When the COVID-19 pandemic upended our economy, sending millions of Americans to the unemployment lines, it was natural to anticipate an influx of displaced workers as newly enrolled students. That is the historical pattern: when economic downturns threaten the stability of workers’ lives, they turn to higher education’s promise of advancing careers and increasing wages.
Except this time there’s a paradox roiling under the surface of enrollment trends.
These countercurrents in decision making are most clearly seen among adults without college degrees considering additional education. They simultaneously report increased interest -- up 21 points due to COVID-19 -- and decreased confidence that education or training will be valuable. In the past year, that confidence has fallen precipitously. The percentage of aspiring adults who strongly believe additional education will be worth the cost has dropped from 37 percent to 18 percent. It’s even worse for expectations that additional education will help them get a good job, down from 56 percent a year ago to 24 percent today.
Americans feel a greater need for education’s promised upward mobility, but their faith in this promise is shaken.
The pandemic’s crucible revealed this paradox, created over time as education consumer sentiments have shifted with the forces of globalization, technological advancement and the labor market. It presents both a challenge and an opportunity for institutions to learn, adapt and deliver on the value of higher education. Success will come through greater alignment between learners’ needs and aspirations and the education and training institutions provide.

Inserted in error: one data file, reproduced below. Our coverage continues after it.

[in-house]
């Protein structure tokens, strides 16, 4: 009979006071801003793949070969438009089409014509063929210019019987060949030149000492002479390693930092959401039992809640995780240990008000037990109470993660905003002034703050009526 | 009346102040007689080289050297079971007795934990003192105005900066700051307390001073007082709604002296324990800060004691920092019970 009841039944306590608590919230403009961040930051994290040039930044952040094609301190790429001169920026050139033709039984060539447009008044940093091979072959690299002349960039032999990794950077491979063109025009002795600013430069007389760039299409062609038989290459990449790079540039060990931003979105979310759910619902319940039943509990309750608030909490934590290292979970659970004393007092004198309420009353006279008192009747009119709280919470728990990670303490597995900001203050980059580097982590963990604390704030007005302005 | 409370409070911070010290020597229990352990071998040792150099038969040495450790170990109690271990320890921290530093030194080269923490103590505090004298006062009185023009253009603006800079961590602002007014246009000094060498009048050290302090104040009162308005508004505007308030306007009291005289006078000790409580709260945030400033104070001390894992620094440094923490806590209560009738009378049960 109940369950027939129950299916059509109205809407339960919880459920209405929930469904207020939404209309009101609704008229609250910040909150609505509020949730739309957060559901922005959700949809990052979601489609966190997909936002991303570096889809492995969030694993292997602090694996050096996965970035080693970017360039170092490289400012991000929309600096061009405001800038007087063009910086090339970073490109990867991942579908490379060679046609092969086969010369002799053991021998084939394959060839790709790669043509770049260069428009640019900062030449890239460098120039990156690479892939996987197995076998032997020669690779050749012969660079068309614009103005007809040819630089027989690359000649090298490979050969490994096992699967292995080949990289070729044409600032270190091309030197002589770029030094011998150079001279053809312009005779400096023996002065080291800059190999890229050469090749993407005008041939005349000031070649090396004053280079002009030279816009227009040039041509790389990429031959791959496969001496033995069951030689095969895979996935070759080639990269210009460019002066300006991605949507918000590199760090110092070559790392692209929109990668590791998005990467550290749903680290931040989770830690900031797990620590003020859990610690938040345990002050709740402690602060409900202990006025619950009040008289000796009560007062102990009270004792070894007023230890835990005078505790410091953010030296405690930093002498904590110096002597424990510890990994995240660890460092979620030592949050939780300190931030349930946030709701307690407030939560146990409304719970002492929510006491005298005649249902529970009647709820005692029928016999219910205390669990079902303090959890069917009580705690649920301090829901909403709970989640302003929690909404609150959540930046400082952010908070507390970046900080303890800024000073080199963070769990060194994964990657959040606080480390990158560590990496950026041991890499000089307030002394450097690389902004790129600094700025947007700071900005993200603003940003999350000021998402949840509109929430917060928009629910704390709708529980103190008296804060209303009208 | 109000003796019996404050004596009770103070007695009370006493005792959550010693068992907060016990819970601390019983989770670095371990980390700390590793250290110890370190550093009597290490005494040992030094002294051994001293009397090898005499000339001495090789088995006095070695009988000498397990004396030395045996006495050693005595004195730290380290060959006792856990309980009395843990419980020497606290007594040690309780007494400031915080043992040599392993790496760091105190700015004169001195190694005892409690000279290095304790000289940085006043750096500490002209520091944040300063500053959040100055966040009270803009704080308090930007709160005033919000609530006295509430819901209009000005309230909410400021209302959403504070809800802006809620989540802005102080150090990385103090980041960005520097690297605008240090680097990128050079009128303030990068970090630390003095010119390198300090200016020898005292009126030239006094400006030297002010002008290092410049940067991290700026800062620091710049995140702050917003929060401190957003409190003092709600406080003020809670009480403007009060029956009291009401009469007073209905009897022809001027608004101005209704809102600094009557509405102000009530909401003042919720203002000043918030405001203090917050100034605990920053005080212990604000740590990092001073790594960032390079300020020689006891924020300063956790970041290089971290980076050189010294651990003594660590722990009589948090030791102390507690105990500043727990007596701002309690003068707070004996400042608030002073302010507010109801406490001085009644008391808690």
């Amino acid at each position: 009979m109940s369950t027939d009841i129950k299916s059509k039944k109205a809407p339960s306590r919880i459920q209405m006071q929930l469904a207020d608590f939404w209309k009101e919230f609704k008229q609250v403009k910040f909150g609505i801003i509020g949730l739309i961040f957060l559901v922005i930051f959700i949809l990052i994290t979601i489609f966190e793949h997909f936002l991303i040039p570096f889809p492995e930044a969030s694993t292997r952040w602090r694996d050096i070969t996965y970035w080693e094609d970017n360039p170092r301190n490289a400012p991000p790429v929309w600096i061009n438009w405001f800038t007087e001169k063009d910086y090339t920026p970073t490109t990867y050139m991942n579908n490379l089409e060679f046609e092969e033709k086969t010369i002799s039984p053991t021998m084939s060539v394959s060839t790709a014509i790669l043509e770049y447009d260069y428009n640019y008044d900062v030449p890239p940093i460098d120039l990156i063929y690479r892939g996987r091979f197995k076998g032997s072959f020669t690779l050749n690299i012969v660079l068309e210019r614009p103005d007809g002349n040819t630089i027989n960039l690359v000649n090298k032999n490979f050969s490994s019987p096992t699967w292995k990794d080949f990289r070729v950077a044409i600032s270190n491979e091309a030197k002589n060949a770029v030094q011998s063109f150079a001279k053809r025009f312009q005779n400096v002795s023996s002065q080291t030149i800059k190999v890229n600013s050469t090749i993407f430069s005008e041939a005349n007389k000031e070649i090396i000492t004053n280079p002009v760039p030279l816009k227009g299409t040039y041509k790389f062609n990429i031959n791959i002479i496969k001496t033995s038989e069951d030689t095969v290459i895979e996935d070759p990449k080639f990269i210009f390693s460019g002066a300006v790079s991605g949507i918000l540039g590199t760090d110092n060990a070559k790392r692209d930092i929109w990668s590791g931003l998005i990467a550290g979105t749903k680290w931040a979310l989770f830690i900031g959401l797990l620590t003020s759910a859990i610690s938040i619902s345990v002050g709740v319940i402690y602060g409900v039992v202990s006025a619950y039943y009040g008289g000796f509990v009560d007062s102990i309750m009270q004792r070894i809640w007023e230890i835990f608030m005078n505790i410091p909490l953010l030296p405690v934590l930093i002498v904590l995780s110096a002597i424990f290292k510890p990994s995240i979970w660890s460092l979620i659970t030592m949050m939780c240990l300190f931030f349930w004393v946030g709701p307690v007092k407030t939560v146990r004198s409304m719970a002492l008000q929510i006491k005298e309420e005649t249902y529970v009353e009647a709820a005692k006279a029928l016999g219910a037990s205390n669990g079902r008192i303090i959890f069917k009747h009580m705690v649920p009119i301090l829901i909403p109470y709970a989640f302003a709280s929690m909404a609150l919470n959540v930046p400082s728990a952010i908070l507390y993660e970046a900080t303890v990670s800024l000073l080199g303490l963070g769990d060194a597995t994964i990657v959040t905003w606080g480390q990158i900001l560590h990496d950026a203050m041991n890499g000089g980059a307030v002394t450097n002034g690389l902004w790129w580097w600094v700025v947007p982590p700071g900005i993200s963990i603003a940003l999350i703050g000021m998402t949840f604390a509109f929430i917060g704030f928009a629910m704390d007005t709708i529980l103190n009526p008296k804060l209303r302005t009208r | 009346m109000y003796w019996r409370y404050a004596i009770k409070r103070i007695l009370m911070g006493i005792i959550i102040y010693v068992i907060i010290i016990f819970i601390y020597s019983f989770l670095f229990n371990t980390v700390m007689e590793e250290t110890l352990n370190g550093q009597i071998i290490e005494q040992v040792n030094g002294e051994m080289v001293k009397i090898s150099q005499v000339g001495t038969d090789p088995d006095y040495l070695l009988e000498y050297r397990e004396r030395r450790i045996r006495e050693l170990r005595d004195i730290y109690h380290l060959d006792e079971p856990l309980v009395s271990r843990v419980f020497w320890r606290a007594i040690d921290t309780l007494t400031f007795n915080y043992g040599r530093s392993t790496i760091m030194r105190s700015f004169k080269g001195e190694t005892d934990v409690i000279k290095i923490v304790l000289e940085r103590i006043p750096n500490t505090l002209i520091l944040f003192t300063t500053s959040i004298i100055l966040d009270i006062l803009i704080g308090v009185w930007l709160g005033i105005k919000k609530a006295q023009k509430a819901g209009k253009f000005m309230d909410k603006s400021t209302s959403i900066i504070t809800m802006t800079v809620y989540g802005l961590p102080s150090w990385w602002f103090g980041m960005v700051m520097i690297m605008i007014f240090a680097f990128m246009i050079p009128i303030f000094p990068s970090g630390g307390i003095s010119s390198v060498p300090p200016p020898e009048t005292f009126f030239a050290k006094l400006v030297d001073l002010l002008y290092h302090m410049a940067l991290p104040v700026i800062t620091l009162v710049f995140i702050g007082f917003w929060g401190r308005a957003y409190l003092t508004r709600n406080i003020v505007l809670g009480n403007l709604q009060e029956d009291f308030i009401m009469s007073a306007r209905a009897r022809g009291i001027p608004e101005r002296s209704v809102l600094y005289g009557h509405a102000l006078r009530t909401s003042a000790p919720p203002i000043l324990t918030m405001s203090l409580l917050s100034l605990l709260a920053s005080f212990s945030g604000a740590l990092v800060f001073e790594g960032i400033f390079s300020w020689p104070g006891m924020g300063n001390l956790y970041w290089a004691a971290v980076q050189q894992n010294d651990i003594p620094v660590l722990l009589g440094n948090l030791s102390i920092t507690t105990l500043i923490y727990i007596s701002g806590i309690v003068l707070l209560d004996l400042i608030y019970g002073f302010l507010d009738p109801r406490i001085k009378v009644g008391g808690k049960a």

It’s important to recognize that Americans are not questioning average lifetime earnings premiums from education, or its intrinsic value. Two-thirds of the public agree that getting more education will be essential to having a good job in a time of economic uncertainty. But they are wondering about their personal decisions to pursue more education or training.
It’s analogous to the tension between population health and personalized medicine. The statistical averages say you don’t need the referral to the specialist, but something isn’t right, and you feel compelled to know why and what to do. It’s personal.
Education consumers -- past, present and prospective students -- have identified the touchstone that changes their personal value equation: relevance.
Our nationally representative Strada-Gallup survey of more than 350,000 Americans shows that, more than considerations like income, school ranking or cost of attendance, individual beliefs about the value of education are most closely tied to its relevance in their work and daily lives. Relevance ratings are highly correlated with an individual’s belief that their education and training were worth the cost, were high quality and were helpful in finding a job. The same database also shows that pathways, majors and fields of study more closely associated with career preparation receive higher value ratings. Engineering, education and health care, for example, fare better than business and the liberal arts if graduates do not pursue postgraduate degrees.